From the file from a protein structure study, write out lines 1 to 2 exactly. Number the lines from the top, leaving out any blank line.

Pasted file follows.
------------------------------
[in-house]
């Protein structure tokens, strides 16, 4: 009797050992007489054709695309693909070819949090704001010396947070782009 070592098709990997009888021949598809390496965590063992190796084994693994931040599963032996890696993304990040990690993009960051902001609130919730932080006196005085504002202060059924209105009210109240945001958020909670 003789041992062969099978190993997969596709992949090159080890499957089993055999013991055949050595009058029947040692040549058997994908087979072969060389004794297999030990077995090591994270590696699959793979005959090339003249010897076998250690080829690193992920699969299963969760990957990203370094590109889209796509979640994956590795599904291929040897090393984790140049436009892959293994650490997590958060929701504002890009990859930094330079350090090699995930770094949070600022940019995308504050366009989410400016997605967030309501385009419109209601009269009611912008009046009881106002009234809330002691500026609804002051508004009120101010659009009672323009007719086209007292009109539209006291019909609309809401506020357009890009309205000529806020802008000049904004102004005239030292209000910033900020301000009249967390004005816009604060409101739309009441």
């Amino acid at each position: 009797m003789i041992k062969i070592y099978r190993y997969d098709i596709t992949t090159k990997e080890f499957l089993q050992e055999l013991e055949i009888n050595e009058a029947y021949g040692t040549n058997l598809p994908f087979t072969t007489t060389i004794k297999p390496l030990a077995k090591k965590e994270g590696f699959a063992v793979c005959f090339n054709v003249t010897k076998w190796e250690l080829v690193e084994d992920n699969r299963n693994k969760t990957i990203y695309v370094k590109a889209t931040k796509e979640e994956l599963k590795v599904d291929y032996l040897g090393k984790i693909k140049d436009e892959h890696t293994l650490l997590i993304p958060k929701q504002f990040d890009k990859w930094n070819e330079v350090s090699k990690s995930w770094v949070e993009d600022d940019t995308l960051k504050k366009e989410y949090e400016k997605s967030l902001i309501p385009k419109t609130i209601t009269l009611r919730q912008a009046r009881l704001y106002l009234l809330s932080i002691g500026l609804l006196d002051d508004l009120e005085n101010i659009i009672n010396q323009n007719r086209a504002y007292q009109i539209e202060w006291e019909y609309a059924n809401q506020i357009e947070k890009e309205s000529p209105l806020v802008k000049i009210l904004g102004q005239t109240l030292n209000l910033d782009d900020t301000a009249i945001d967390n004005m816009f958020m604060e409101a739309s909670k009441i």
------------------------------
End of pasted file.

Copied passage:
[in-house]
């Protein structure tokens, strides 16, 4: 009797050992007489054709695309693909070819949090704001010396947070782009 070592098709990997009888021949598809390496965590063992190796084994693994931040599963032996890696993304990040990690993009960051902001609130919730932080006196005085504002202060059924209105009210109240945001958020909670 003789041992062969099978190993997969596709992949090159080890499957089993055999013991055949050595009058029947040692040549058997994908087979072969060389004794297999030990077995090591994270590696699959793979005959090339003249010897076998250690080829690193992920699969299963969760990957990203370094590109889209796509979640994956590795599904291929040897090393984790140049436009892959293994650490997590958060929701504002890009990859930094330079350090090699995930770094949070600022940019995308504050366009989410400016997605967030309501385009419109209601009269009611912008009046009881106002009234809330002691500026609804002051508004009120101010659009009672323009007719086209007292009109539209006291019909609309809401506020357009890009309205000529806020802008000049904004102004005239030292209000910033900020301000009249967390004005816009604060409101739309009441």